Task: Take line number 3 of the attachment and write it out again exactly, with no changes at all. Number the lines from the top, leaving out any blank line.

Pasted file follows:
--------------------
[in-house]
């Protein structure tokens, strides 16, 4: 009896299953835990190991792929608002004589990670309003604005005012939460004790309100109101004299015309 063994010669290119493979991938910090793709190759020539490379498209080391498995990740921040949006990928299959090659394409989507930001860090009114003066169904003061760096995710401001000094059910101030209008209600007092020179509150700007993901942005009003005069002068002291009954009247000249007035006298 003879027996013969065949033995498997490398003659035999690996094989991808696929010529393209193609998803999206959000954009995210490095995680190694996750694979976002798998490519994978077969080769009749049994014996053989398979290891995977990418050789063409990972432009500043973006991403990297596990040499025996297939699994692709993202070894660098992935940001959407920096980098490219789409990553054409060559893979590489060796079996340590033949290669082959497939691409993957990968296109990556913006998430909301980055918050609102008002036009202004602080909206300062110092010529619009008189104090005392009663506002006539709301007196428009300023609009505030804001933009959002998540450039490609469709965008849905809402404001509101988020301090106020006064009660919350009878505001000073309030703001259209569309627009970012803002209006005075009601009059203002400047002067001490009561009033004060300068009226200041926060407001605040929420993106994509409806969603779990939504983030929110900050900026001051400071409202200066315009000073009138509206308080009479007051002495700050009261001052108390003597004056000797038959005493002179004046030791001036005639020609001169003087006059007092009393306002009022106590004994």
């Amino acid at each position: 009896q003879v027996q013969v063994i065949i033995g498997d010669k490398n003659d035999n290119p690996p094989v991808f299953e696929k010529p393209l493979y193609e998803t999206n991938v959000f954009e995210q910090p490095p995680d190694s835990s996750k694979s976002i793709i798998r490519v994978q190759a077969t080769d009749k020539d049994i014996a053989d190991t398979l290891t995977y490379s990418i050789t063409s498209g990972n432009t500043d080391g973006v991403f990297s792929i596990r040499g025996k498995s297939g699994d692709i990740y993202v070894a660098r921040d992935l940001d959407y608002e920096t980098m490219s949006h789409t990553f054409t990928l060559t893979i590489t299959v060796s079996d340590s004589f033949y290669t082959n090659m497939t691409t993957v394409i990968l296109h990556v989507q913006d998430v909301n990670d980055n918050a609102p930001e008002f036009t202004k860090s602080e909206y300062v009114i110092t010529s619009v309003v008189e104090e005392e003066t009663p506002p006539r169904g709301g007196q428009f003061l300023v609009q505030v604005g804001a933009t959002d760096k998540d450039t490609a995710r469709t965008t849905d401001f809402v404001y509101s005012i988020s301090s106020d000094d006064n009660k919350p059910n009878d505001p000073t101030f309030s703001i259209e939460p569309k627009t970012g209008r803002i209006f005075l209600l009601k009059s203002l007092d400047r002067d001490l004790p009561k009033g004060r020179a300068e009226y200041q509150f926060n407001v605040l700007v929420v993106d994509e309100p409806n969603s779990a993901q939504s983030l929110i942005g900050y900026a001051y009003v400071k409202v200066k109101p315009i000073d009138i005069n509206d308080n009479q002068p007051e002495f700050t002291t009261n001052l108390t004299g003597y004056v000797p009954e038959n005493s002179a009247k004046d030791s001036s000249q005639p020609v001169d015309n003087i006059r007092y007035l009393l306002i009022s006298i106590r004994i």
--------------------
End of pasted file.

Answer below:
């Amino acid at each position: 009896q003879v027996q013969v063994i065949i033995g498997d010669k490398n003659d035999n290119p690996p094989v991808f299953e696929k010529p393209l493979y193609e998803t999206n991938v959000f954009e995210q910090p490095p995680d190694s835990s996750k694979s976002i793709i798998r490519v994978q190759a077969t080769d009749k020539d049994i014996a053989d190991t398979l290891t995977y490379s990418i050789t063409s498209g990972n432009t500043d080391g973006v991403f990297s792929i596990r040499g025996k498995s297939g699994d692709i990740y993202v070894a660098r921040d992935l940001d959407y608002e920096t980098m490219s949006h789409t990553f054409t990928l060559t893979i590489t299959v060796s079996d340590s004589f033949y290669t082959n090659m497939t691409t993957v394409i990968l296109h990556v989507q913006d998430v909301n990670d980055n918050a609102p930001e008002f036009t202004k860090s602080e909206y300062v009114i110092t010529s619009v309003v008189e104090e005392e003066t009663p506002p006539r169904g709301g007196q428009f003061l300023v609009q505030v604005g804001a933009t959002d760096k998540d450039t490609a995710r469709t965008t849905d401001f809402v404001y509101s005012i988020s301090s106020d000094d006064n009660k919350p059910n009878d505001p000073t101030f309030s703001i259209e939460p569309k627009t970012g209008r803002i209006f005075l209600l009601k009059s203002l007092d400047r002067d001490l004790p009561k009033g004060r020179a300068e009226y200041q509150f926060n407001v605040l700007v929420v993106d994509e309100p409806n969603s779990a993901q939504s983030l929110i942005g900050y900026a001051y009003v400071k409202v200066k109101p315009i000073d009138i005069n509206d308080n009479q002068p007051e002495f700050t002291t009261n001052l108390t004299g003597y004056v000797p009954e038959n005493s002179a009247k004046d030791s001036s000249q005639p020609v001169d015309n003087i006059r007092y007035l009393l306002i009022s006298i106590r004994i």